Harald Baum Is the ‘Independent Director’ an Effective Corporate Governance Tool Across National Jurisdictions?

Harald Baum is Senior Research Fellow and Head of the Japan Law Department at the Max Planck Institute for Comparative and International Private Law. His current positions further include that of Professor at the University of Hamburg as well as Research Associate at the European Corporate Governance Institute, Brussels. Baum is also Vice-president of the German-Japanese Association of Jurists. The focus of his research lies on business law, corporate governance and capital markets in the EU, Japan and the US. He has published and edited numerous books and articles on these subjects. Furthermore, he is the executive founding editor of the Journal of Japanese Law.

Area of Research

International Private Law

Dan W. Puchniak, Harald Baum and Michael Ewing-Chow. The Derivative Action in Asia: A Comparative and Functional Approach. Cambridge: Cambridge University Press, 2012.  
Harald Baum and Moritz Bälz (Eds.). Handbuch Japanisches Handels-und Wirtschaftsrecht. Köln: Heymanns Verlag, 2011.  
Klaus J. Hopt, Eddy Wymeersch, Hideki Kanda and Harald Baum. Corporate Governance in Context: Corporations, States, and Markets in Europe, Japan, and the US. Oxford: Oxford University Press, 2005.  

since 2017

Head

Max Planck Institute for Comparative and International Private Law

Japan Law Department

since 2016

Professor

University of Hamburg (Universität Hamburg)

2015

Visiting Professor

Université de Lyon

2005

Visiting Professor

University of Tokyo

1990-1991

Guest Researcher

Kyoto University

1989

Researcher

University of California, Berkeley

2004

Habilitation

University of Hamburg (Universität Hamburg)

1984

PhD

University of Hamburg (Universität Hamburg)

1977

Diploma

Albert Ludwigs University of Freiburg (Albert-Ludwigs-Universität Freiburg)

Journal of Japanese Law

Académie Internationale de Droit Comparé

German Society of International Law

European Law Institute

Prizes

Award of the Stiftung zur Förderung japanischdeutscher Wissenschafts- und Kulturbeziehungen (2010)

© Maximilian Dörrbecker

Max Planck Society


"The Max Planck Society is Germany's most successful research organization. Since its establishment in 1948, no fewer than 18 Nobel laureates have emerged from the ranks of its scientists, putting it on a par with the best and most prestigious research institutions worldwide. The more than 15,000 publications each year in internationally renowned scientific journals are proof of the outstanding research work conducted at Max Planck Institutes – and many of those articles are among the most-cited publications in the relevant field." (Source)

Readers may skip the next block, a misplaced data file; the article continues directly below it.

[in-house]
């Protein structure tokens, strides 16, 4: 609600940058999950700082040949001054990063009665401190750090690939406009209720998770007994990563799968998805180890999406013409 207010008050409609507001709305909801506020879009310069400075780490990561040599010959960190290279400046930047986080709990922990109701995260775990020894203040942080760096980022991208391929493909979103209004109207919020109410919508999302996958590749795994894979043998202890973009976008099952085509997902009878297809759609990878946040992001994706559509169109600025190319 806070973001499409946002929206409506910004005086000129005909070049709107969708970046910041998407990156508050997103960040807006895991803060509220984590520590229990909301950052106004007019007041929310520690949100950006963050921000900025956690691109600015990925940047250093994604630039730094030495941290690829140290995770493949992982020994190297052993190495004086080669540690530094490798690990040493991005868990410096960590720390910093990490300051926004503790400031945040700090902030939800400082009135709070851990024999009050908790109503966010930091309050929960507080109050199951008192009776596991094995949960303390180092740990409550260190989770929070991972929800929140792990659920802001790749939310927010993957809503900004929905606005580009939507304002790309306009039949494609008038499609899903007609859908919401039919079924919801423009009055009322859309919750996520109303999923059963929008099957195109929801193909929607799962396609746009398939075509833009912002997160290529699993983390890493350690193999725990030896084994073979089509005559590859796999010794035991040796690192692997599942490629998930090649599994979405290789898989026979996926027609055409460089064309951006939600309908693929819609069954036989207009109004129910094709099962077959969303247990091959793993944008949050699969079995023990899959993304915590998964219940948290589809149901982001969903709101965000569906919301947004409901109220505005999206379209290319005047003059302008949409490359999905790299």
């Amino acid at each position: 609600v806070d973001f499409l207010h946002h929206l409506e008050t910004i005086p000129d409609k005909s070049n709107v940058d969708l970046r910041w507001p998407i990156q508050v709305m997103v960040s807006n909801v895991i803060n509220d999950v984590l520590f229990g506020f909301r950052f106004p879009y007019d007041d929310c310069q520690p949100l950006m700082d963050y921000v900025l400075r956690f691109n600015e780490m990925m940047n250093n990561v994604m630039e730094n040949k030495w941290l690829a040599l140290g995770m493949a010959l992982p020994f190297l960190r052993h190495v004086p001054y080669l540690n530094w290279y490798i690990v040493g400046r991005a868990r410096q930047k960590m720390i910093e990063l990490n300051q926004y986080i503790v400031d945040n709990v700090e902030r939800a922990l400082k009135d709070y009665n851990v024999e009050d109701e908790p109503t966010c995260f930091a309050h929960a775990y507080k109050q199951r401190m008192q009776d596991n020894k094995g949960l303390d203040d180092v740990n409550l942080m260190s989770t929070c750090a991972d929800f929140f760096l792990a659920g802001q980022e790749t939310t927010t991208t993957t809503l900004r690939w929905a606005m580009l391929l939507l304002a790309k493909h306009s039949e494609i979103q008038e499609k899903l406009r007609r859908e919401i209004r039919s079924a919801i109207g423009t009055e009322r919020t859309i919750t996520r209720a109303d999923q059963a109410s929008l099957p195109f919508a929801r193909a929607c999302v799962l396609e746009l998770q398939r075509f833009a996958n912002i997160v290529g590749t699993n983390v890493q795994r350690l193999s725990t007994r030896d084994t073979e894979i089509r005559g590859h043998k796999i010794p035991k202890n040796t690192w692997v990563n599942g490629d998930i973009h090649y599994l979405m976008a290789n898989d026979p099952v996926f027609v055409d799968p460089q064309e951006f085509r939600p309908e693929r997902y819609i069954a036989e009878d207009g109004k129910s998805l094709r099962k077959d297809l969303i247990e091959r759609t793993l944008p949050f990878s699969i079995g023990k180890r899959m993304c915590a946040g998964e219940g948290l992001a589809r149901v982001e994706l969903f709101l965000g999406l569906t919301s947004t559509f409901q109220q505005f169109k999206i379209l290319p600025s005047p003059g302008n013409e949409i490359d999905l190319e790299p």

Institute

Max Planck Institute for Comparative and International Private Law

The Max Planck Institute for Comparative and International Private Law in Hamburg is dedicated to performing foundational research and promoting the transfer of knowledge in the fields of comparative and international private law and business law. By analysing similarities and differences in the legal regimes of Europe as well as other parts of the world, the Institute studies the interaction of private rule-making, national legal systems, supranational law and interstate treaties. The research performed at the Institute also serves to lay the ground­work for an international understanding of law and to help develop rules and legal instruments with which the application of national law can be better coordinated in cross-border matters. This is an academic mission of consider­able significance particularly within a united Europe and against the background of increasing globalisation and a corresponding internationalisation of law. (Source)

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The ‘independent director’ was introduced as a corporate governance tool in the United States in the 1970s and quickly spread to the United Kingdom and from there to Continental Europe and Asian economies. The research presented in this video examines whether this legal transplant works in economies that have different shareholder structures and thus different agency conflicts than the US, and asks why these countries adopted it. Using comparative analysis, HARALD BAUM explains, the researchers discovered that – depending on the context – the independent director can be an almost meaningless tool. They also found that countries were impelled to introduce the concept due to a competition for funds from international investors and organizations that work on American principles of corporate governance. The research results suggest that a greater variety of regulatory tools might be fruitful for the international market.

LT Video Publication DOI: https://doi.org/10.21036/LTPUB10411

The Rise of the Independent Director: A Historical and Comparative Perspective

  • Harald Baum
  • Max Planck Institute for Corporate and International Private Law Research Paper Series
  • Published in 2016

Chicago

Harald Baum. "The Rise of the Independent Director: A Historical and Comparative Perspective." Max Planck Institute for Corporate and International Private Law Research Paper Series 16/20 (2016).

Independent Directors in Asia: A Historical, Contextual and Comparative Approach

  • D. W. Puchniak, H. Baum and L. Nottage ( eds.)
  • Cambridge University Press (In Press)
  • Published in 2017

Chicago

D. W. Puchniak, H. Baum and L. Nottage ( eds.). "Independent Directors in Asia: A Historical, Contextual and Comparative Approach." Cambridge University Press (In Press) (2017): In Press.